Published on February 17th, 2013 | by Bane Srdjevic4
I am sitting down to write this with a pounding head and a triumphant spirit. I’ve spent the last week rearranging blocks, walking backwards through walls, climbing up stairs to reach rooms three floors below me, and honestly I am exhausted. If anything can be said about Antichamber, the Escher-esque brainchild of Alexander Bruce, it’s that it puts you through the ringer.
There is one major criteria that determines whether a puzzle game will become a classic or remain as just a way to pass the time, and that’s originality. Now I don’t really care if the set up of a puzzle is different, but I do care whether it challenges the way I think or not. That’s what makes the titan indie puzzlers of recent years so successful: they gave fans a new way to exercise their brains. Braid took the platformer through time; Fez made us transcribe the third dimension into 2D; and Closure made us really think about the things that disappear in the dark. I’m always sad when I finish a puzzler because I feel like the best ideas are already taken and I won’t be consumed by any of them every again, but every so often I get proven wrong and this time it was by Antichamber.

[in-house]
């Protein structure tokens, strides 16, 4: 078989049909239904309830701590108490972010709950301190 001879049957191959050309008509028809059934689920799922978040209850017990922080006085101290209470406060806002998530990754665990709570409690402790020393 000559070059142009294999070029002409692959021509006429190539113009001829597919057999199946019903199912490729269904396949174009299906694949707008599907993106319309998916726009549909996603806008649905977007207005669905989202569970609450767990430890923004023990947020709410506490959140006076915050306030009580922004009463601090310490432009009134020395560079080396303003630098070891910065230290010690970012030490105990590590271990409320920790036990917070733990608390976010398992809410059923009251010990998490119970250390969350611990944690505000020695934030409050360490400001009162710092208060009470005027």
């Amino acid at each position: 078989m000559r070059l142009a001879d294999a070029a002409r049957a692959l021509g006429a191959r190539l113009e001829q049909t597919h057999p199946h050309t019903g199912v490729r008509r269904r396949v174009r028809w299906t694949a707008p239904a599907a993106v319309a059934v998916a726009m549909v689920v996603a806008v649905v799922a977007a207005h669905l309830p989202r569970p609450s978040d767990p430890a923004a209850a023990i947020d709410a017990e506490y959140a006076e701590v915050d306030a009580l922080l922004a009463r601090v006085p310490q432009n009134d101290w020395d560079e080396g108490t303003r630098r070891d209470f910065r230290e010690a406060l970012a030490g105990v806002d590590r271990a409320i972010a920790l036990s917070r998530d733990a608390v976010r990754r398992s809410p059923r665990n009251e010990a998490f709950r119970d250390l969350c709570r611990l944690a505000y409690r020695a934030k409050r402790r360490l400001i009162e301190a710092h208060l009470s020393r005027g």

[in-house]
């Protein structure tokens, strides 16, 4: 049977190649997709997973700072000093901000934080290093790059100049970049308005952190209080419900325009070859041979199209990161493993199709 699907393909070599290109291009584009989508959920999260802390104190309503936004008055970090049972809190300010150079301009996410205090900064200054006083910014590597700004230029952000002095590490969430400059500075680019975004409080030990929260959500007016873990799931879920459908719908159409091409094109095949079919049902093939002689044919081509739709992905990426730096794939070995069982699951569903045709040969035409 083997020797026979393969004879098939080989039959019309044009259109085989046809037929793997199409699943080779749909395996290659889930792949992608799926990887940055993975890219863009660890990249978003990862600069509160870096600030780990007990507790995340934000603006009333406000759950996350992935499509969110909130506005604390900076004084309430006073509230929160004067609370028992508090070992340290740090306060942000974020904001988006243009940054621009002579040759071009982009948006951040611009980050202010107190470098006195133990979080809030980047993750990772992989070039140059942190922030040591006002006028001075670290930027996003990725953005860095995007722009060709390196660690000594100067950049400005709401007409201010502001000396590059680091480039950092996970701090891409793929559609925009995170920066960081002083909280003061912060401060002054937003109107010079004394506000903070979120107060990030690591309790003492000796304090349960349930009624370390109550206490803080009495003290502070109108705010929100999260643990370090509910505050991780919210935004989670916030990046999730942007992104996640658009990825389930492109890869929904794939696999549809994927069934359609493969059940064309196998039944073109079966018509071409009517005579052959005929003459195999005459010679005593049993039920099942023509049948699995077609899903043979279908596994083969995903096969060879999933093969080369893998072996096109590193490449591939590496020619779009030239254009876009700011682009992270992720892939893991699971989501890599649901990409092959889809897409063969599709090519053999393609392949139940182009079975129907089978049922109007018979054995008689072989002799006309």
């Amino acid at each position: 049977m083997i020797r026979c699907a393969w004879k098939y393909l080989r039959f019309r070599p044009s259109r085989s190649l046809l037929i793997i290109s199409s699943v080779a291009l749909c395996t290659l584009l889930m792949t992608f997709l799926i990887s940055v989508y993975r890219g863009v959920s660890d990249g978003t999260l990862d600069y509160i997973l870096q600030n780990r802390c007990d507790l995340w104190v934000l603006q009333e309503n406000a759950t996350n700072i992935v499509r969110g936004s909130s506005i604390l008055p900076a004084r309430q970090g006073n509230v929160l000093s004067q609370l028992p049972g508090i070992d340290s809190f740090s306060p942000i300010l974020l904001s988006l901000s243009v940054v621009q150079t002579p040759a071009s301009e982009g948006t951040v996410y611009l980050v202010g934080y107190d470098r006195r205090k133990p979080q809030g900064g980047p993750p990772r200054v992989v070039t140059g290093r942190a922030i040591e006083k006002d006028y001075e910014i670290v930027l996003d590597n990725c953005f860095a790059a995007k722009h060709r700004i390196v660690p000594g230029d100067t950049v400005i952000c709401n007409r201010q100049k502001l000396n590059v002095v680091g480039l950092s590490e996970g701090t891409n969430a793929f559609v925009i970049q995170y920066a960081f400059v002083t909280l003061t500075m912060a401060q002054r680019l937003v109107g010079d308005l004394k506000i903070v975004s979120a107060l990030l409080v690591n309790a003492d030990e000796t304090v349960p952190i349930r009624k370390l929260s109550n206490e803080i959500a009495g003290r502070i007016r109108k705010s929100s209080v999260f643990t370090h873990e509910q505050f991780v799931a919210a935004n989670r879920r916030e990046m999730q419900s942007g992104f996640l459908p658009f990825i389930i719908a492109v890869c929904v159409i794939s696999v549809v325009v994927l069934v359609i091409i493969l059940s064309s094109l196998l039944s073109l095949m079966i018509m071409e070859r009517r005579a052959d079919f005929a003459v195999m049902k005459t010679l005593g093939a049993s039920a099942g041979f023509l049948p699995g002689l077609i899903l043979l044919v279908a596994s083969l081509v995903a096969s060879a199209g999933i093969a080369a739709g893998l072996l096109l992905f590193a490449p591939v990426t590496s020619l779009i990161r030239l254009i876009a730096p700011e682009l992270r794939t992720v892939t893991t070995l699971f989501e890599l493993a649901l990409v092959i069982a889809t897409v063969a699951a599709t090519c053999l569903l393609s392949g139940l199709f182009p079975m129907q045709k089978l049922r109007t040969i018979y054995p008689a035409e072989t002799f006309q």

It’s a game about being misled, about screwing with spatial reasoning and the things you take for granted. When you turn off your light before going to bed you assume that you’ll still be in your room when you turn the lights back on. If you go into Antichamber with that same mindset, prepare yourself for some punishment.
‘Every journey is a series of choices. The first is to start the journey.’ This, along with a picture of a baby, is what greets you once you turn on the game. You are in a black room surrounded by four walls and even though there is a giant picture of a baby plastered across a quarter of it, it is still the most normal room in the game. You turn around and a small square appears labeled ‘Click here.’ You do, and the journey begins. You are dropped into a neon labyrinth and can do nothing but jump and walk around. The only help you get comes from black squares on the walls that give little philosophical snippets which you can apply to both the puzzle and life as a whole. But other than that, you are on your own going forward. I don’t say ‘to leave’ or ‘win’ or ‘kill the boss’ because there is none of that. You are dropped in a room and just start doing things without any rhyme or reason, solving one puzzle after another without knowing why; there is no story, no bad guy, and no motivation for what your character is doing. What there is instead is a slew of staircases that don’t make sense, floor panels that disappear, and holes that send you up by falling down.